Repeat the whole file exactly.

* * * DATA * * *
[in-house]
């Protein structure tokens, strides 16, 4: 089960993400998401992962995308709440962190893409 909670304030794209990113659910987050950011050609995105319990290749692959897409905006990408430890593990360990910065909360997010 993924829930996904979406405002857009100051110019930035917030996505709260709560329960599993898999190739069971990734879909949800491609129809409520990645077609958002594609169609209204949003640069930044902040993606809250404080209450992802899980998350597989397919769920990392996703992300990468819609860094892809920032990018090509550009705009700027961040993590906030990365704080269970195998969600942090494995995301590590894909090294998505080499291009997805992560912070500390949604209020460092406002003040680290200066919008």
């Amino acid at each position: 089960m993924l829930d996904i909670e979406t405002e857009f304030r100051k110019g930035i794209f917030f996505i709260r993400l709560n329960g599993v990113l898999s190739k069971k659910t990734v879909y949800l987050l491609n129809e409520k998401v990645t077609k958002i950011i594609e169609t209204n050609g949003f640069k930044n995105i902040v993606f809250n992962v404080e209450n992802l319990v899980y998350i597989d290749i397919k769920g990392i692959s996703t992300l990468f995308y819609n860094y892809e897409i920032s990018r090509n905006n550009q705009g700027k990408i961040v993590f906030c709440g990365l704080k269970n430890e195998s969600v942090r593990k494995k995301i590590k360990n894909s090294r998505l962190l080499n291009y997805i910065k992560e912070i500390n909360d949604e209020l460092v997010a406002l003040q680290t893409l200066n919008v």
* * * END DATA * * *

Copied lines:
[in-house]
């Protein structure tokens, strides 16, 4: 089960993400998401992962995308709440962190893409 909670304030794209990113659910987050950011050609995105319990290749692959897409905006990408430890593990360990910065909360997010 993924829930996904979406405002857009100051110019930035917030996505709260709560329960599993898999190739069971990734879909949800491609129809409520990645077609958002594609169609209204949003640069930044902040993606809250404080209450992802899980998350597989397919769920990392996703992300990468819609860094892809920032990018090509550009705009700027961040993590906030990365704080269970195998969600942090494995995301590590894909090294998505080499291009997805992560912070500390949604209020460092406002003040680290200066919008």
């Amino acid at each position: 089960m993924l829930d996904i909670e979406t405002e857009f304030r100051k110019g930035i794209f917030f996505i709260r993400l709560n329960g599993v990113l898999s190739k069971k659910t990734v879909y949800l987050l491609n129809e409520k998401v990645t077609k958002i950011i594609e169609t209204n050609g949003f640069k930044n995105i902040v993606f809250n992962v404080e209450n992802l319990v899980y998350i597989d290749i397919k769920g990392i692959s996703t992300l990468f995308y819609n860094y892809e897409i920032s990018r090509n905006n550009q705009g700027k990408i961040v993590f906030c709440g990365l704080k269970n430890e195998s969600v942090r593990k494995k995301i590590k360990n894909s090294r998505l962190l080499n291009y997805i910065k992560e912070i500390n909360d949604e209020l460092v997010a406002l003040q680290t893409l200066n919008v």